Eric Stoltz and Lea Thompson in Some Kind of Wonderful (Photo: Paramount)

Like Pretty in Pink, Some Kind of Wonderful (1987) was written by Hughes and directed by Deutch — which makes sense, since it pretty much plays like a gender-swapped remake of that earlier film. It’s also pretty lousy, the weakest of Hughes’ high school romps (even the generally lambasted Weird Science, reviewed here, supplies more energy and more imagination). Eric Stoltz stars as Molly Ringwald, a kid from the wrong side of the tracks (and, sure enough, just as in Pretty in Pink, a train is actually shown just in case the slower-witted viewers miss the connection). Lea Thompson is cast as Andrew McCarthy, the popular kid who catches our hero’s eye, while Mary Stuart Masterson co-stars as Jon Cryer, the outcast who wants to move from best friend status to lover status. At least the sex of the wealthy prick remains consistent: Craig Sheffer portrays James Spader, who scoffs at the idea that the rich and the poor should ever commingle. (As if!) Some Kind of Wonderful never gets taken off autopilot: It’s a charmless, laughless affair punctuated by some of Hughes’ blandest characters and tritest dialogue. Elias Koteas provides the film’s only chuckle when (Spoiler!) he displays his drawing of a skeleton and notes that “This is what my girlfriend would look like without skin.” Incidentally, this was the movie that severed the Hughes-Ringwald relationship, as he was furious when she declined to star in the film and cut her off completely.

Steve Martin and John Candy in Planes, Trains and Automobiles (Photo: Paramount)

It’s probably nostalgia that keeps The Breakfast Club enshrined as my favorite Hughes outing, but it’s likely that Planes, Trains and Automobiles (1987) really represents the apex of his achievements. Switching his attention from teenagers to adults paid off handsomely in his instance, as its expert blend of (mostly) comedy and (some) drama results in the most emotionally engaging of all his feature films. For Steve Martin, this is just another exemplary turn in a career full of them; for John Candy, it was the finest role he ever received and the best performance he ever gave. All that buttoned-up businessman Neal Page (Martin) wants to do is fly from New York City to Chicago in time to spend Thanksgiving with his family. But even before he leaves The Big Apple, he inadvertently encounters cheerful salesman Del Griffith (Candy) and, from that point forward, simply cannot get away from his fellow traveler. After a snowstorm results in their plane landing in Wichita rather than Chicago, the two men use various means to try to get home — the perpetually chipper Del manages to adapt to every situation, but the humorless Neal grows increasingly agitated not only by the situations but also by the garrulous individual by his side. Planes, Trains and Automobiles features no small measure of cleverly conceived sequences and uproarious lines (the Larry Bird crack is a favorite), but it’s the poignant story surrounding lonely Del that ultimately elevates the entire project.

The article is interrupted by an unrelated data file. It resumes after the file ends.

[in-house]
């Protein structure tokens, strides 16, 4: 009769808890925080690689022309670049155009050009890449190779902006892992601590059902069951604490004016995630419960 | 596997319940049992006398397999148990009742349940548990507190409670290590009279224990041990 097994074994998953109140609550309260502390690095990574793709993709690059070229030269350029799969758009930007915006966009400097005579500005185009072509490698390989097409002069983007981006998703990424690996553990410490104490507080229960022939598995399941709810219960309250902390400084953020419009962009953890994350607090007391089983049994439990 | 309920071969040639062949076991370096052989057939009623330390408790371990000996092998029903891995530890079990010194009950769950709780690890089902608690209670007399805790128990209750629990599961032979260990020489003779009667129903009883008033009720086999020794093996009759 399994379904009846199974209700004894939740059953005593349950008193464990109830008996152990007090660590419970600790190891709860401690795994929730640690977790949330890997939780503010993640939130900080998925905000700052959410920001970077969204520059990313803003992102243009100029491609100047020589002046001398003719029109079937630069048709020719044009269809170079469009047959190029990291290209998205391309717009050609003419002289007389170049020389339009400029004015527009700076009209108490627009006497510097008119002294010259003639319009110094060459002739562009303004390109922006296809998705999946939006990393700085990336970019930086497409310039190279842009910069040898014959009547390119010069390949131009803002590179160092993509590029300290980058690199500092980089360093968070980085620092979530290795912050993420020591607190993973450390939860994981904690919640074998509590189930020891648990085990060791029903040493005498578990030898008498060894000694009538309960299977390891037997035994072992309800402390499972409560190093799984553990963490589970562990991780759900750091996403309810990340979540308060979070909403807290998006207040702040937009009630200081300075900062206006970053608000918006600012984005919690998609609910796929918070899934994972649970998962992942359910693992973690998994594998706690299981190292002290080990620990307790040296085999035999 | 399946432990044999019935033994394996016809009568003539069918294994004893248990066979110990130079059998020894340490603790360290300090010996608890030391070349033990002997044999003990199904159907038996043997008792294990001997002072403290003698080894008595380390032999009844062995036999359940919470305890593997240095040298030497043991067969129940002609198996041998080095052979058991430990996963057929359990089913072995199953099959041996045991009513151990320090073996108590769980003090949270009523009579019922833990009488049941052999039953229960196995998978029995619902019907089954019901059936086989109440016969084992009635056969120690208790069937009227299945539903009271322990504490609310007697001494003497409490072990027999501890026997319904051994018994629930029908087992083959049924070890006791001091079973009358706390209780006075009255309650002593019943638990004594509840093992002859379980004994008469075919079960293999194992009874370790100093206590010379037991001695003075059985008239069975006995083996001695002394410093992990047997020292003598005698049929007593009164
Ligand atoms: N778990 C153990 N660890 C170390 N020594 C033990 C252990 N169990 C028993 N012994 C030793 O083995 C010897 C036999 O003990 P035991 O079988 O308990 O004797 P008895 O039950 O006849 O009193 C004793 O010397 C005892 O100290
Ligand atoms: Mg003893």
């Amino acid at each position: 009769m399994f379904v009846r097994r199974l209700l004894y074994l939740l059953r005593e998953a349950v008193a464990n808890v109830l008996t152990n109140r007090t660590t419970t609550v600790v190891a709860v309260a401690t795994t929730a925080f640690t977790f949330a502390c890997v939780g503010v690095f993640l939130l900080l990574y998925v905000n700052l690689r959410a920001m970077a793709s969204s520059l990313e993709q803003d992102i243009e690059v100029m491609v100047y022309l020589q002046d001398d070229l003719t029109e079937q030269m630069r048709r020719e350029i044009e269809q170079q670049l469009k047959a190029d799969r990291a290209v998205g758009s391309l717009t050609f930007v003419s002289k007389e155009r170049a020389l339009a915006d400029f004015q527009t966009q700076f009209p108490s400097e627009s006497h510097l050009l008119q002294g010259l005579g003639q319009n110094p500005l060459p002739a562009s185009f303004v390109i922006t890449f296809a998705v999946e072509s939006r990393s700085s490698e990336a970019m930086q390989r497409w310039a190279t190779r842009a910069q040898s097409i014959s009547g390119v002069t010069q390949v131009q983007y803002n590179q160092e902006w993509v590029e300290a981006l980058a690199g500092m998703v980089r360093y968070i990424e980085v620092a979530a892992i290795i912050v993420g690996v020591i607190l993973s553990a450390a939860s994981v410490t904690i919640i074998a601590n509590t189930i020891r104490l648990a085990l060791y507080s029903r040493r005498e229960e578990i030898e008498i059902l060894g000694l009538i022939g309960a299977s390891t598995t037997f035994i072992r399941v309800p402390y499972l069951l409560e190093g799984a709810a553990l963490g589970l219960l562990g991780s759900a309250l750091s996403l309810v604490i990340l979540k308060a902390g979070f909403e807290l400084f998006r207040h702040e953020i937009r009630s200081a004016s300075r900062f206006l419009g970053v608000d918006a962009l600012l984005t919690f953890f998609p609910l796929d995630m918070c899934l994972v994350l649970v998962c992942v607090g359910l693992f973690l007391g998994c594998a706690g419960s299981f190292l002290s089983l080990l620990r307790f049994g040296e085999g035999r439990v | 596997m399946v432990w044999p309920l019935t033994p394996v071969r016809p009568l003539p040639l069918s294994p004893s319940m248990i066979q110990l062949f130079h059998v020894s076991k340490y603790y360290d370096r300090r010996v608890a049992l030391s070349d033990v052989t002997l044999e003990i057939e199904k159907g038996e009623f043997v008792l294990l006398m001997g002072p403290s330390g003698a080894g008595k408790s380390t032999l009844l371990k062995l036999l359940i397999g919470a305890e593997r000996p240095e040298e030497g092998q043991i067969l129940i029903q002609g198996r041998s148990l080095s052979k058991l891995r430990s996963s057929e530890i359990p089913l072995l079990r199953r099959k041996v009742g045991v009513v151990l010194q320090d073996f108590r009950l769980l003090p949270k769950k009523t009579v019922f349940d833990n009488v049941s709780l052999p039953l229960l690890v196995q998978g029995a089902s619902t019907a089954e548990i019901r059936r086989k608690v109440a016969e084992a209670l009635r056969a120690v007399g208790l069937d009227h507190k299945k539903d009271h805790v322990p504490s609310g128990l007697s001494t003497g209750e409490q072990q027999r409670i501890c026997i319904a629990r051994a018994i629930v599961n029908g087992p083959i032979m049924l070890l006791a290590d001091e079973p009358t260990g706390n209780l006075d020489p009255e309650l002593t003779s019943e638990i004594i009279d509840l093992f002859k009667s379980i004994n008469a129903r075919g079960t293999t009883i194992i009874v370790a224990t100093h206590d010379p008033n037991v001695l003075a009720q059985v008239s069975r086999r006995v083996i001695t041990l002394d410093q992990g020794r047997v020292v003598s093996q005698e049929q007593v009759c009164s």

Elizabeth McGovern and Kevin Bacon in She’s Having a Baby (Photo: Paramount)

Filmed before Planes, Trains and Automobiles but released afterward, She’s Having a Baby (1988) continued Hughes’ desire to break away from teen fare and make his mark with adult-oriented material. The results are more hit-and-miss, with the lovely turns by Kevin Bacon and Elizabeth McGovern having to contend with comedic material that proves to be too awkward and overblown in the context of a sweet and simple story. Bacon and McGovern are Jake and Kristy, newlyweds whose period of bliss is soon interrupted by the realities of the real world. Jake finds little satisfaction in his job and longs to become an author, while Kristy is often annoyed by his aimlessness and immaturity. Further complicating matters, Kristy’s dad (William Windom) can’t stand his son-in-law while Kristy likes Jake’s best friend Davis (Alec Baldwin in only his second feature film) but doesn’t always appreciate his influence on her husband. Matters take a dramatic turn, though, once the couple agree to have a baby. The daft fantasy sequences are a waste of time and get in the way of an otherwise pleasant movie. Sit through the end credits sequence to play Spot the Star, as more than three dozen celebrities from A (Dan Aykroyd) to Z (Warren Zevon) pop up to suggest baby names; others taking part include Bill Murray, Magic Johnson, Roy Orbison, and Olivia Newton-John.

Pretty in Pink, Ferris Bueller’s Day Off, and Planes, Trains and Automobiles have already been available on Blu-ray, but Some Kind of Wonderful and She’s Having a Baby are both making their format debuts. Among the many extras are the original ending on Pretty in Pink; a making-of featurette on Ferris Bueller’s Day Off; audio commentary by Deutch and Thompson on Some Kind of Wonderful; a tribute to Candy (who died in 1994 at the young age of 43) on Planes, Trains and Automobiles; and a conversation between Hughes and Bacon on She’s Having a Baby.

Pretty in Pink: ★★½

Ferris Bueller’s Day Off: ★★½

Some Kind of Wonderful: ★½

Planes, Trains and Automobiles: ★★★½

She’s Having a Baby: ★★½

Ava Gardner in Show Boat (Photo: Warner Archive)